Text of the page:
Description Usage Arguments Details Value References Examples

Treatment effect estimation for assessing the average effects of discrete (multiple or binary) treatments. Combines estimation based on (doubly robust) efficient score functions with double machine learning to control for confounders in a data-driven way.

1 2 3 4 5 6 7 8 9 10 11 |

`y` |
Dependent variable, must not contain missings. |

`d` |
Treatment variable, must be discrete, must not contain missings. |

`x` |
Covariates, must not contain missings. |

`s` |
Indicator function for defining a subpopulation for whom the treatment effect is estimated as a function of the subpopulation's distribution of |

`dtreat` |
Value of the treatment in the treatment group. Default is 1. |

`dcontrol` |
Value of the treatment in the control group. Default is 0. |

`trim` |
Trimming rule for discarding observations with treatment propensity scores that are smaller than |

`MLmethod` |
Machine learning method for estimating the nuisance parameters based on the |

`k` |
Number of folds in k-fold cross-fitting. Default is 3. |

Estimation of the causal effects of binary or multiple discrete treatments under conditional independence, assuming that confounders jointly affecting the treatment and the outcome can be controlled for by observed covariates. Estimation is based on the (doubly robust) efficient score functions for potential outcomes in combination with double machine learning with cross-fitting, see Chernozhukov et al (2018). To this end, one part of the data is used for estimating the model parameters of the treatment and outcome equations based machine learning. The other part of the data is used for predicting the efficient score functions. The roles of the data parts are swapped (using k-fold cross-fitting) and the average treatment effect is estimated based on averaging the predicted efficient score functions in the total sample. Standard errors are based on asymptotic approximations using the estimated variance of the (estimated) efficient score functions.

A `treatDML`

object contains eight components, `effect`

, `se`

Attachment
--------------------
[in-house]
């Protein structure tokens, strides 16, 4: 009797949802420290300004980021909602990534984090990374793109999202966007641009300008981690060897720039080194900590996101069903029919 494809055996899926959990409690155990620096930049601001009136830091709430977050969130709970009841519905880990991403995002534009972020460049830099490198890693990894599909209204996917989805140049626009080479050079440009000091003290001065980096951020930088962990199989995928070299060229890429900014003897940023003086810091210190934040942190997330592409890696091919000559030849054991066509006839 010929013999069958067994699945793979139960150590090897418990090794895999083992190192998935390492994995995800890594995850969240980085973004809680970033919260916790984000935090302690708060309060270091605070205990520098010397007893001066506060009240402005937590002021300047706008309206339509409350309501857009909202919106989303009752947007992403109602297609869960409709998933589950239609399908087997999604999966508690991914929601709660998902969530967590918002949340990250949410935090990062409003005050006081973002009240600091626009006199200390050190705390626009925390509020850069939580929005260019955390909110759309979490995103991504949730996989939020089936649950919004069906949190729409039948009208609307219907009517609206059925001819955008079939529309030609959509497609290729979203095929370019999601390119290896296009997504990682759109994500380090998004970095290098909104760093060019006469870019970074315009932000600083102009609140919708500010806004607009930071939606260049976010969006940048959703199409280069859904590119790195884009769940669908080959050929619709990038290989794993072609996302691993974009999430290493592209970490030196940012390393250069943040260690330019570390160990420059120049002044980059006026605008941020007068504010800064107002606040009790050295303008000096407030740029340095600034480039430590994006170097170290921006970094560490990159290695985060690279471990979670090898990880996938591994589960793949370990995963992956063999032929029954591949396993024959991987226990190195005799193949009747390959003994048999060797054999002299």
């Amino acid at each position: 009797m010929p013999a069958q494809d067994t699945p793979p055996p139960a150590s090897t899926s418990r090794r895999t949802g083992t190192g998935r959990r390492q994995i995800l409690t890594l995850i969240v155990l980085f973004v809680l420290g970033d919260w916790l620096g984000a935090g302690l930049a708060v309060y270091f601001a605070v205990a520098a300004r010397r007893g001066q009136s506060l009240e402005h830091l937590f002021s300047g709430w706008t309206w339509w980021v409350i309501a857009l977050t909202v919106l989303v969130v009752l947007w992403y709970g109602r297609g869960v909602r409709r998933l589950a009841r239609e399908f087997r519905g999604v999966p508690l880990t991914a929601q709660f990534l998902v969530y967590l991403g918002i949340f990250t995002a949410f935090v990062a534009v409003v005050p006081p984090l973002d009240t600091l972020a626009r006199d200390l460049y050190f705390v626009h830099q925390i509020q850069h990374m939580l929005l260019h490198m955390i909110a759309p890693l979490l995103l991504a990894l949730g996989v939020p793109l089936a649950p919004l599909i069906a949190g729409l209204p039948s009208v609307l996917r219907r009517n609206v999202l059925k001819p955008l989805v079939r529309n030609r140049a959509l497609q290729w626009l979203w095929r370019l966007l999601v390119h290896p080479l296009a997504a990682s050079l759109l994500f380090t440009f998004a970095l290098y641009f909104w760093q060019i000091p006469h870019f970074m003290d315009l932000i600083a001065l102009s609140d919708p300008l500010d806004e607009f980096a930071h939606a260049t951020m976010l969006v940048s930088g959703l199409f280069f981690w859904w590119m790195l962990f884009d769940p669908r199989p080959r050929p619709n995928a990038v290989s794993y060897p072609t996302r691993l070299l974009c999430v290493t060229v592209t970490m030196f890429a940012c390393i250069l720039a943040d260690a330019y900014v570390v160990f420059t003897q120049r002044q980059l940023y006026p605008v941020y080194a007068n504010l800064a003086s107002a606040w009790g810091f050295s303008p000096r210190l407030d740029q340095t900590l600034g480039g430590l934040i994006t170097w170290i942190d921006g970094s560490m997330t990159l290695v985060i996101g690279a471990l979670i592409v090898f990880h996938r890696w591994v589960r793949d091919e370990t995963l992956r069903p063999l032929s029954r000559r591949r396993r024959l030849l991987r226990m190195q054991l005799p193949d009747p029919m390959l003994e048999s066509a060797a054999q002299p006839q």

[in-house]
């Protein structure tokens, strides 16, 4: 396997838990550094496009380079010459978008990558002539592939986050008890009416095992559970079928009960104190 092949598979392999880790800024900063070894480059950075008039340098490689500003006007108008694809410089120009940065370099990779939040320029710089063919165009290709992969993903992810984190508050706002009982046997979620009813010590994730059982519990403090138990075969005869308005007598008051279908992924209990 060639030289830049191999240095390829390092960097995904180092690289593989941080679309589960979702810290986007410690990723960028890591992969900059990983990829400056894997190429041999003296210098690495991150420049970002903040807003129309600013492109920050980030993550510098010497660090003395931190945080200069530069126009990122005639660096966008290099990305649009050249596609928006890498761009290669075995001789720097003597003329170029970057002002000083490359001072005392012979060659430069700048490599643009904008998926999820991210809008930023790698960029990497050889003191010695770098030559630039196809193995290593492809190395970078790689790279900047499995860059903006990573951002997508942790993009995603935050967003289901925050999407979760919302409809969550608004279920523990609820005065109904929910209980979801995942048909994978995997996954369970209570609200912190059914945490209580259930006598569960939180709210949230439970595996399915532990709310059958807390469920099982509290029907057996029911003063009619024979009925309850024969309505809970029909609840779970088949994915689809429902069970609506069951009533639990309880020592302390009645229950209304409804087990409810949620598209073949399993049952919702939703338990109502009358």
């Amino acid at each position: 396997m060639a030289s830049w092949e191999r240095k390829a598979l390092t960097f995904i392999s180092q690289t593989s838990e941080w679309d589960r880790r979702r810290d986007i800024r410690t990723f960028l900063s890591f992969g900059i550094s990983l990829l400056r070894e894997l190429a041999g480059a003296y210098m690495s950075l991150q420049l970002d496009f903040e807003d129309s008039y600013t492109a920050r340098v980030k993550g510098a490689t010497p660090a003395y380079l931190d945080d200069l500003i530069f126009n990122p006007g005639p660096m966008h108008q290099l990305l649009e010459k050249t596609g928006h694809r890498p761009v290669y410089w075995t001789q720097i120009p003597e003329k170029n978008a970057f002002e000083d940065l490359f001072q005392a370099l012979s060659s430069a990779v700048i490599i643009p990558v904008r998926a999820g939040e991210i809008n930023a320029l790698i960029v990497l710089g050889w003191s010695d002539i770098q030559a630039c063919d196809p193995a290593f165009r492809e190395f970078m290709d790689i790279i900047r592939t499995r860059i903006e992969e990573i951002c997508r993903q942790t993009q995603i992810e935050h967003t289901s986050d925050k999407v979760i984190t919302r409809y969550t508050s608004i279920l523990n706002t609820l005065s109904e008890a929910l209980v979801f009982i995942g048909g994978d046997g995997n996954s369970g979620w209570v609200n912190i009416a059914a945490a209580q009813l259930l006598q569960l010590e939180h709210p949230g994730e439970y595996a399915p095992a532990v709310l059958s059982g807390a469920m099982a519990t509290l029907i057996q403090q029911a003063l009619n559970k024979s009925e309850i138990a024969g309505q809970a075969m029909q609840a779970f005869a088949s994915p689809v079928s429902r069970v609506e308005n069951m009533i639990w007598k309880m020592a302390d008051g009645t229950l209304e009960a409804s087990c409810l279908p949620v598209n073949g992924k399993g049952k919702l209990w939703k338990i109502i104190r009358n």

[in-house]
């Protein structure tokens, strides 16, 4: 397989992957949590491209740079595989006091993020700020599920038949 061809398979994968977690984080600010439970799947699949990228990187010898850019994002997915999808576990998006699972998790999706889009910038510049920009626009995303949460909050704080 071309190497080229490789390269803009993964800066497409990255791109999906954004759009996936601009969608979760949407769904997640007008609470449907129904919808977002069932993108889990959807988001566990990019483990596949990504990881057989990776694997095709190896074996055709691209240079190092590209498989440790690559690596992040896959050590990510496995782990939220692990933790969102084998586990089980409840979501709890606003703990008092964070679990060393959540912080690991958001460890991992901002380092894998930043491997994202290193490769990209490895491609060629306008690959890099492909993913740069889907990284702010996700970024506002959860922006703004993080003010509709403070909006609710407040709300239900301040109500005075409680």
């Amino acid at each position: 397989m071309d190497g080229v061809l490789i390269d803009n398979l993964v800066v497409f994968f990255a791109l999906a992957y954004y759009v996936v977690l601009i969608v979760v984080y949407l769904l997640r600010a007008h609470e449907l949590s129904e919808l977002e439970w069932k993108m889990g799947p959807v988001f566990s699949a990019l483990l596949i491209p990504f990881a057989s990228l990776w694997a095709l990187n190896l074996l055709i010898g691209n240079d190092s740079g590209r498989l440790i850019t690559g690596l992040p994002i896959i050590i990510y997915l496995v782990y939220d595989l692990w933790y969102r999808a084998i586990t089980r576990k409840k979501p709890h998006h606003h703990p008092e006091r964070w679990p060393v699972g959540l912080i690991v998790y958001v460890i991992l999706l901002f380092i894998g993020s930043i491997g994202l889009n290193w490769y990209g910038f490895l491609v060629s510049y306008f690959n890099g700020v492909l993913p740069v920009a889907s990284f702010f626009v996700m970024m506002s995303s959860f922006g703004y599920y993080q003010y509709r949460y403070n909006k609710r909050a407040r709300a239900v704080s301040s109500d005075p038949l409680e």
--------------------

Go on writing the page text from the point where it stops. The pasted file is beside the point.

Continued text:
, `pval`

, `ntrimmed`

, `meantreat`

, `meancontrol`

, `pstreat`

, and `pscontrol`

:

`effect`

: estimate of the average treatment effect.

`se`

: standard error of the effect.

`pval`

: p-value of the effect estimate.

`ntrimmed`

: number of discarded (trimmed) observations due to extreme propensity scores.

`meantreat`

: Estimate of the mean potential outcome under treatment.

`meancontrol`

: Estimate of the mean potential outcome under control.

`pstreat`

: P-score estimates for treatment in treatment group.

`pscontrol`

: P-score estimates for treatment in control group.

Chernozhukov, V., Chetverikov, D., Demirer, M., Duflo, E., Hansen, C., Newey, W., Robins, J. (2018): "Double/debiased machine learning for treatment and structural parameters", The Econometrics Journal, 21, C1-C68.

van der Laan, M., Polley, E., Hubbard, A. (2007): "Super Learner", Statistical Applications in Genetics and Molecular Biology, 6.

1 2 3 4 5 6 7 8 9 10 11 12 13 14 15 | ```
# A little example with simulated data (2000 observations)
## Not run:
n=2000 # sample size
p=100 # number of covariates
s=2 # number of covariates that are confounders
x=matrix(rnorm(n*p),ncol=p) # covariate matrix
beta=c(rep(0.25,s), rep(0,p-s)) # coefficients determining degree of confounding
d=(x%*%beta+rnorm(n)>0)*1 # treatment equation
y=x%*%beta+0.5*d+rnorm(n) # outcome equation
# The true ATE is equal to 0.5
output=treatDML(y,d,x)
cat("ATE: ",round(c(output$effect),3),", standard error: ",
round(c(output$se),3), ", p-value: ",round(c(output$pval),3))
output$ntrimmed
## End(Not run)
``` |

Embedding an R snippet on your website

Add the following code to your website.

For more information on customizing the embed code, read Embedding Snippets.